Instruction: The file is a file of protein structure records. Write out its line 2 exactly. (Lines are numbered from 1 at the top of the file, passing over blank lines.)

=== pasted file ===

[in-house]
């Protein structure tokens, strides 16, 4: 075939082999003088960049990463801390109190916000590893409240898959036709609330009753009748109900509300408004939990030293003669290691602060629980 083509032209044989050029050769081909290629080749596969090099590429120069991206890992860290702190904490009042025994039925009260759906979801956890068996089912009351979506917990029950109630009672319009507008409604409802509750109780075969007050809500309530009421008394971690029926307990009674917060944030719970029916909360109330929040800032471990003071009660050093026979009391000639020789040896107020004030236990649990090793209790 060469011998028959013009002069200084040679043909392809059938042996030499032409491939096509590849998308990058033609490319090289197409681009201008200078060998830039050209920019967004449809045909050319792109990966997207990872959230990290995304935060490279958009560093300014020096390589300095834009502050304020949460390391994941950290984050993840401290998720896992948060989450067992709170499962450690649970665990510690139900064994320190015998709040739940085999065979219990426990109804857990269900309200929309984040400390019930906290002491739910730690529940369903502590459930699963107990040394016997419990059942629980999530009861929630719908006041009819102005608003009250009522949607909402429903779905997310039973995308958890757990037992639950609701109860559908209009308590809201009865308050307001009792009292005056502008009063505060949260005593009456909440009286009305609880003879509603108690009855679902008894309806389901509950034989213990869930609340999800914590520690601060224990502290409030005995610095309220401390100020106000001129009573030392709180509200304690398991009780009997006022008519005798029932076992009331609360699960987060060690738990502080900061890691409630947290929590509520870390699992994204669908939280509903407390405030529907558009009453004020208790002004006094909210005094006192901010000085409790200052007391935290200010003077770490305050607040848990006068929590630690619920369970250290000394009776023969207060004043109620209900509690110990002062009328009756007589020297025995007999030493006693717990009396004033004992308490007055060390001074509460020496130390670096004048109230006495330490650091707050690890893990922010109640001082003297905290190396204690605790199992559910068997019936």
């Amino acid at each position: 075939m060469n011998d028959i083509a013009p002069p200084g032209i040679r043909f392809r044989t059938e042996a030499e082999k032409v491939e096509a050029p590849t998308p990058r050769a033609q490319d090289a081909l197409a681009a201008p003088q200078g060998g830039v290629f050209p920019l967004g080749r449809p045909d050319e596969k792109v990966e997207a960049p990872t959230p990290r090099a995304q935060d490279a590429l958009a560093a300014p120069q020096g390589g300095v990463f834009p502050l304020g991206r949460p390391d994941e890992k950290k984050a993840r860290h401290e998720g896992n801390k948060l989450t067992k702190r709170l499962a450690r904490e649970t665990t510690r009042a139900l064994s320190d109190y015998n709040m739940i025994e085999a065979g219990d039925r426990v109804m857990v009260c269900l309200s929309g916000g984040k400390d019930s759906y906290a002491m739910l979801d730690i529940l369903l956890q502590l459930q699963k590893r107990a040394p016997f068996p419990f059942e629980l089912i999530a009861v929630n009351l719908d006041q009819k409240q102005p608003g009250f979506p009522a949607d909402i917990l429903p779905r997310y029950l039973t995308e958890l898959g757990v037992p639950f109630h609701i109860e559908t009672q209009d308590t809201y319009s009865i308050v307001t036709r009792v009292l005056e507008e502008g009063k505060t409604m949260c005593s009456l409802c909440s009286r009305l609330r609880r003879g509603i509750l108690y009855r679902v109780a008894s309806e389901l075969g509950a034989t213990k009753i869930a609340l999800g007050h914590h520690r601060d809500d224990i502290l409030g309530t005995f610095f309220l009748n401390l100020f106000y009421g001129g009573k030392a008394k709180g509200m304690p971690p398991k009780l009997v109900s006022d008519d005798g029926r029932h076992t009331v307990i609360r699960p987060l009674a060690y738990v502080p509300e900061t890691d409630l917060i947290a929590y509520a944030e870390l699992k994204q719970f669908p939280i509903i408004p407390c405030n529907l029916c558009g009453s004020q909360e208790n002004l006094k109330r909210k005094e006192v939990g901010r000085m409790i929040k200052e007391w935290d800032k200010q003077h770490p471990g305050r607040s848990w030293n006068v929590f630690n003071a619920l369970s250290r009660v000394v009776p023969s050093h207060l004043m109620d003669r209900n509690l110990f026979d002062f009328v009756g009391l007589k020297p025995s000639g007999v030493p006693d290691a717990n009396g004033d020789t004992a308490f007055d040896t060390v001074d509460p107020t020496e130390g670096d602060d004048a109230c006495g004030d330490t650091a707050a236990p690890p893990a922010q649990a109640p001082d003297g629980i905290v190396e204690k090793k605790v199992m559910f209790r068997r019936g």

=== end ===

């Protein structure tokens, strides 16, 4: 075939082999003088960049990463801390109190916000590893409240898959036709609330009753009748109900509300408004939990030293003669290691602060629980 083509032209044989050029050769081909290629080749596969090099590429120069991206890992860290702190904490009042025994039925009260759906979801956890068996089912009351979506917990029950109630009672319009507008409604409802509750109780075969007050809500309530009421008394971690029926307990009674917060944030719970029916909360109330929040800032471990003071009660050093026979009391000639020789040896107020004030236990649990090793209790 060469011998028959013009002069200084040679043909392809059938042996030499032409491939096509590849998308990058033609490319090289197409681009201008200078060998830039050209920019967004449809045909050319792109990966997207990872959230990290995304935060490279958009560093300014020096390589300095834009502050304020949460390391994941950290984050993840401290998720896992948060989450067992709170499962450690649970665990510690139900064994320190015998709040739940085999065979219990426990109804857990269900309200929309984040400390019930906290002491739910730690529940369903502590459930699963107990040394016997419990059942629980999530009861929630719908006041009819102005608003009250009522949607909402429903779905997310039973995308958890757990037992639950609701109860559908209009308590809201009865308050307001009792009292005056502008009063505060949260005593009456909440009286009305609880003879509603108690009855679902008894309806389901509950034989213990869930609340999800914590520690601060224990502290409030005995610095309220401390100020106000001129009573030392709180509200304690398991009780009997006022008519005798029932076992009331609360699960987060060690738990502080900061890691409630947290929590509520870390699992994204669908939280509903407390405030529907558009009453004020208790002004006094909210005094006192901010000085409790200052007391935290200010003077770490305050607040848990006068929590630690619920369970250290000394009776023969207060004043109620209900509690110990002062009328009756007589020297025995007999030493006693717990009396004033004992308490007055060390001074509460020496130390670096004048109230006495330490650091707050690890893990922010109640001082003297905290190396204690605790199992559910068997019936």